While in this state, I felt like everyone was against me and that I was being persecuted all over again like in the Bible. I sensed I had spiritual abilities where I can tell whether someone was good or evil. In the Bible this is called the gift of discernment. Those that were "evil" had black eyes, and others that were "good" glowed to me. Most of the time I sensed evil people around me which frightened me and made my anxiety level high. Also, I felt like I understood God and that I had a special relationship with Him.

To me, the Bible came alive. I started to view people as biblical characters. I believed in spiritual welfare. Spiritual welfare to me is when there is a clash in the spirits, or people, where the good and the bad do not get along. Things happen like gossiping, and cursing arise from spiritual welfare. I felt like I was in the mist of spiritual welfare and that I was a spiritual warrior.

I think that having an undiagnosed mental disorder made my religious practices go to an extreme. In other words, I was obsessed with religion. Like I said earlier, I read my Bible several times a day, and I attended church services a few times a week. And whenever, I did not do my pray or ritual in the order that I usually did it I knew I would have a bad day.

Part of my delusions involved the devil trying to get me to commit suicide. After watching a church service on television I saw the words "how to commit suicide" in the section to order tapes and CDs. This startled me and forced me to turn off the television. That same day I heard a hip-hop song on the radio that suggested to me that the devil wants me to commit suicide. I ignored the music and viewed it as the devil playing games with me, and as spiritual welfare.

I believe my religious beliefs helped me combat suicidal thoughts. However, had I not received treatment when I did I do not know how long I could have struggled with the disturbing thoughts.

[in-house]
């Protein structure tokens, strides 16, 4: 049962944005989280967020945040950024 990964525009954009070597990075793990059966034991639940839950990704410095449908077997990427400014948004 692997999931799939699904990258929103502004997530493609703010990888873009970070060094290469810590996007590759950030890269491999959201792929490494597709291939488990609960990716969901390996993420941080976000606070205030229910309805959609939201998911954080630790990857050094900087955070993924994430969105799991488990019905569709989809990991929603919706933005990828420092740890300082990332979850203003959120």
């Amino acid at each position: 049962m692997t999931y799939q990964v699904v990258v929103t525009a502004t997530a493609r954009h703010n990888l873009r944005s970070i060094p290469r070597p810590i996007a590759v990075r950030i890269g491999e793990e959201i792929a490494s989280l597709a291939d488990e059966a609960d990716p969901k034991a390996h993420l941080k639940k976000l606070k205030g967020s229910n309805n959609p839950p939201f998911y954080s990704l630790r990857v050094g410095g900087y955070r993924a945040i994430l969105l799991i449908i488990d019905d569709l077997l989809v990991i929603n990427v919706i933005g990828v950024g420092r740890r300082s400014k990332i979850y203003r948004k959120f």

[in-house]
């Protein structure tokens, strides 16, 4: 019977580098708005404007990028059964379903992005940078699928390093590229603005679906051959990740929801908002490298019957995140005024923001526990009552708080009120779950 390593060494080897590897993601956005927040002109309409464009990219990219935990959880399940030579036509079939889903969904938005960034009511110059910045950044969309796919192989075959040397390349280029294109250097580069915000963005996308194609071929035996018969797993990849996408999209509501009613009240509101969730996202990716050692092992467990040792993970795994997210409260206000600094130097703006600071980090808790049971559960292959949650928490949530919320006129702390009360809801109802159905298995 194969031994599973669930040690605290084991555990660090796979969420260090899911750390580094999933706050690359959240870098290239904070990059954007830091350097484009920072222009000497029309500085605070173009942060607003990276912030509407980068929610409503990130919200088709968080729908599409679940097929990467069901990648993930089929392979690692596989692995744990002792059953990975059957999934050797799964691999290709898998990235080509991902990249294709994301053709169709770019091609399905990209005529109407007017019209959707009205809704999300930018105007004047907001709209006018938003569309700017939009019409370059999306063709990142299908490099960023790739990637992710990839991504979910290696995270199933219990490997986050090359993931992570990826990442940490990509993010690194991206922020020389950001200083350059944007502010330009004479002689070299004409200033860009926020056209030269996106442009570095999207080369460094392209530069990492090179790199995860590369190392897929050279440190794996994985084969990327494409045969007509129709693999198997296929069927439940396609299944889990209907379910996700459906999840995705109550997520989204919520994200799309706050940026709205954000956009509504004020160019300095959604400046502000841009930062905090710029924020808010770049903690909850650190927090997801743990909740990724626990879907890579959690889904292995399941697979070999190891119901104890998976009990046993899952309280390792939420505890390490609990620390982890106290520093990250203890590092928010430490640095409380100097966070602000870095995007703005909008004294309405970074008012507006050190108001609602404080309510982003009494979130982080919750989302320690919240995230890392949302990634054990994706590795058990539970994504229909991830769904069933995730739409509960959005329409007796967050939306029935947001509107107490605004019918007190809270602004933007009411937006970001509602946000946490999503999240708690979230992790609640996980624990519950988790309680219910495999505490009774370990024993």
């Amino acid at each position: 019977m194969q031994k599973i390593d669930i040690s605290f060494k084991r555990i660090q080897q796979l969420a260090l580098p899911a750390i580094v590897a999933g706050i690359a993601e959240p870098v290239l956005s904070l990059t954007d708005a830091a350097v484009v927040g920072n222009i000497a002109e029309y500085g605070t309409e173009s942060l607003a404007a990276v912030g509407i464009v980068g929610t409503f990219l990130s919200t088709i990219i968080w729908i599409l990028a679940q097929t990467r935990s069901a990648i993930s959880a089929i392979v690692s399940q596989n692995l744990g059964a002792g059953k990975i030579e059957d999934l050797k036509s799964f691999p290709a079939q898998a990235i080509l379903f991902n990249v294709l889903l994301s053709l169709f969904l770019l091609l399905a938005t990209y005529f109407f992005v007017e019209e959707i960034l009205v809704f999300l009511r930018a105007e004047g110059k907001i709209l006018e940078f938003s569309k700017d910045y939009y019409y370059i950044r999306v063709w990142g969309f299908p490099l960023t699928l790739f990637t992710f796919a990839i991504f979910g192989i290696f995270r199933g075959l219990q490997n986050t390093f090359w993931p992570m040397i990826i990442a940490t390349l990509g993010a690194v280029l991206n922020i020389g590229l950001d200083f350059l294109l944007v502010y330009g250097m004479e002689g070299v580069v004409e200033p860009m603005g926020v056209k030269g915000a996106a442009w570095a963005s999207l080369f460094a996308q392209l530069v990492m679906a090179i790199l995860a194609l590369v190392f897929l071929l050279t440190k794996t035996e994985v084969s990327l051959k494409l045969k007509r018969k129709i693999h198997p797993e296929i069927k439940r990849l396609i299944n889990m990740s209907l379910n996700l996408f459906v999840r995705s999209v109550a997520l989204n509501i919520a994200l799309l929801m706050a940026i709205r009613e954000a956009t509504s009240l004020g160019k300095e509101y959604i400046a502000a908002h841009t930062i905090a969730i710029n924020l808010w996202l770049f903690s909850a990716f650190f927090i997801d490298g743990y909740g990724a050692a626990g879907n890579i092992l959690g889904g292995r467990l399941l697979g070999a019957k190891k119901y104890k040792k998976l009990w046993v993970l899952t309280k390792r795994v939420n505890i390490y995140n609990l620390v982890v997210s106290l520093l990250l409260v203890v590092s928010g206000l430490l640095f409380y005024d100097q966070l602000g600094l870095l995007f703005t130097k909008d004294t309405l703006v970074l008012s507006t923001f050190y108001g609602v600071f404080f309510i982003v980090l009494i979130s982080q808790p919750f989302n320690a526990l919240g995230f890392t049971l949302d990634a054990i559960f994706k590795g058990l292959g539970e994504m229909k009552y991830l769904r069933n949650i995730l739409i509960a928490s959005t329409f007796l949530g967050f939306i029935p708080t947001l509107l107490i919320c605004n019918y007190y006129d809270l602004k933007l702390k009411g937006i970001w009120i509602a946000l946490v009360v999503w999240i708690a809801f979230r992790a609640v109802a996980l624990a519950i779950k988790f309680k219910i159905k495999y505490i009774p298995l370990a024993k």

Whenever I was in distress, like from the voices or other hallucinations, I would go on walks, pray, or sing hymns. I prayed a lot, in the mornings to bless my day, before meals, during times of stress, and before bed. I used prayer as a coping strategy before I was diagnosed, and did not know why I feeling confused, alienated, and stressed. Sometimes I would make up songs to sing that gave praises to God and that comforted me and made me feel like I was not alone. However, I must emphasize that I never thought the voices I heard were God, I thought the voices were the people around me.

Still in recovery, I view having this illness as a blessing in disguise. For example, when I first attended college I knew I wanted to have a business I just did not know what type of business. Since my diagnosis I have started a non-profit organization, Embracing My Mind, Inc. To me, the illness has given me a new found purpose.

Now, I do not consider myself religious, instead I see myself as spiritual. However, I still attend church and have faith. Looking back on all that I have experienced in life and with this illness I feel blessed. Blessed to be here, blessed to able to live independently despite my disorder, and content that I am able to facilitate groups and to go back to college. I am thankful to everyone who has contributed to my recovery- medical staff, family, and peers.

Even though my faith has played a major role in my life and throughout the course of my illness I am not bias to say that my specific religion or other religions are solely responsible for one's recovery even though it is a factor. I think religion, whatever that faith is, is a factor in one's recovery because of their outlook on life and on the illness.